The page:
Airway Redesign: How Flexibility is a Plus

After an extensive public process and great reviews from the public, community and client, we faced a redesign. We discovered that Airway’s aging infrastructure could not support a truss. The MSE panel straps prohibited penetration of the shoulders required for anchoring our structure. Spread footings did not fit the site. We were faced with hard choices.  We decided to flex and start over.

Below is the wingspan concept that included a structural truss to cross the span. The wing imagery symbolizes Airway’s identity with the El Paso International Airport.

Our original design featured a wing span approach, created with rotating fins to suggest movement and flight.

Our original design featured a wing span approach, created with rotating fins to suggest movement and flight.

The first steps into the redesign were challenging. Our first attempts included keeping the best of our design while modifying the span to create a similar look and feel. We did many reiterations.

Below, is one of our early attempts to recapture the essence of our original design concept. We introduced a screen that wrapped the corners and created a similar profile. Soon we learned that our screen concept, with a maximum height of 20’, faced similar challenges with the site. Simply stated, the site could not support the load.

During the redesign process we experimented with many design iterations, of which this is one.

During the redesign process we experimented with many design iterations, of which this is one.

Although we had avoided vertical elements in our original design, relying on the horizontal expanse of the wing form to dominate the site, we started introducing vertical elements during our redesign. These elements were wind turbines. We re-envisioned the connection to flight and the El Paso International Airport, through these forms. This led us into an entirely new approach that proved successful with the site conditions while creating a gateway statement symbolizing flight.

Below are two images of the new design. It features 16 wind turbines that generate enough power to illuminate the sculptures when the wind is present. When there is no wind the illumination for the sculptures is tied into the grid. Also, this design provided a significant cost savings.

Our redesign features sixteen wind turbines with sculptural armatures, twenty-four light sculptures and arcing planters filled with native plants.

Our redesign features sixteen wind turbines with sculptural armatures, twenty-four light sculptures and arcing planters filled with native plants.

During the redesign process, we reconsidered all of our design decisions. In our earlier design we were applying paint or powder coating to achieve color. As much as we liked the addition of color, we determined that it added cost and future maintenance to the project, largely due to the climate. In the new design we eliminated potential fading and maintenance requirements associated with paint and powder coating. We opted for weathering steel that maintains its appearance and ages well in the desert.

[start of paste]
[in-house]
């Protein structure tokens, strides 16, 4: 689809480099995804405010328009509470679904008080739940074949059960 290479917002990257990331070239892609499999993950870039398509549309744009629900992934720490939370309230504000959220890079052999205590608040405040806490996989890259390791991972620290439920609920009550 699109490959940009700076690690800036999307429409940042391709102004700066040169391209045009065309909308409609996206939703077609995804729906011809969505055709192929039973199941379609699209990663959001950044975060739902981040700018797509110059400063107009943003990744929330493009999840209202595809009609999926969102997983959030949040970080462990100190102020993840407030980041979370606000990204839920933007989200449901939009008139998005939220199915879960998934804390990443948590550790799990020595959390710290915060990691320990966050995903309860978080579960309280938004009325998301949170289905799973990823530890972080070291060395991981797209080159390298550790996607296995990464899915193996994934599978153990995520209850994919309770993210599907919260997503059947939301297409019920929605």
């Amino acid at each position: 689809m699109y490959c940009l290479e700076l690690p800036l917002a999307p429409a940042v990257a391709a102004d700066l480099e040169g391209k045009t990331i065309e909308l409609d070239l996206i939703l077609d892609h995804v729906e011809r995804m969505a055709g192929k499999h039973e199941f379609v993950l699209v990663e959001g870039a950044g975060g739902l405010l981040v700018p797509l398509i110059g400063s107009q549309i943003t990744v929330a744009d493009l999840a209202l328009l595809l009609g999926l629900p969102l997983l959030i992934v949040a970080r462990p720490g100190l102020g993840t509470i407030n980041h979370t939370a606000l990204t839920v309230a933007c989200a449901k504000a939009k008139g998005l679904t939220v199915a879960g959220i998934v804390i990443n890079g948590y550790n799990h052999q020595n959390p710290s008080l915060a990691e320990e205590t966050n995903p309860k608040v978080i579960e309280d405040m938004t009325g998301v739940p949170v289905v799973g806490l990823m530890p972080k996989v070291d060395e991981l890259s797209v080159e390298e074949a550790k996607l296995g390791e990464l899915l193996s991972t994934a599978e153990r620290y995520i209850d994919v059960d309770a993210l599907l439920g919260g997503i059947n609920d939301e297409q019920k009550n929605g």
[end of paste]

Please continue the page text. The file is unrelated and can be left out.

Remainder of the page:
Along the frontage roads the turbines provide a landmark.

Along the frontage roads the turbines provide a landmark.

We retained many of the same design features under the bridge, maintaining the arcing forms on the abutments that are created with rock aggregate and the laser-cut column wraps that are fabricated in weathering steel with a clear coat.

We adjusted the scale and location of our planters to fit the new footprint, allowing the planters to approach the base of our sculptures, providing a transition point. We maintained our planting plan that features all native plants.

Sweeping arcs define planters adding grace and movement to the site.

Sweeping arcs define planters adding grace and movement to the site.

Our conclusion at the end of this process is that flexibility and teamwork is key to achieving design goals. Our team worked together to solve the technical and aesthetic issues that we faced during a tight timeline. We started our redesign in early May and now in August we are bidding this project. The new design achieves the goals of our Master Plan for Airway, creating sense of place, marking the City Gateway to the El Paso International Airport. We reintroduced color through our lighting design, using blue LED illumination on all of the turbines and sculptures and white LED illumination on the trees to add contrast.

Below is an image of our project featuring nighttime views. On Airway, along the frontage roads and from Interstate 10, the Airway sculptures and landscape will be noticeable, creating a dramatic entryway to the City and the Airport.

Nighttime views are striking on Airway and on Interstate 10, celebrating the Airway Interchange as the Gateway to the City and the Airport.

Nighttime views are striking on Airway and on Interstate 10, celebrating the Airway Interchange as the Gateway to the City and the Airport.

Team Credits:

Jacobs

AIA

Vicki Scuri Siteworks with Anastacio Rivera, Artist/Intern.

Client:

CRRMA

TxDOT

City of El Paso, TX

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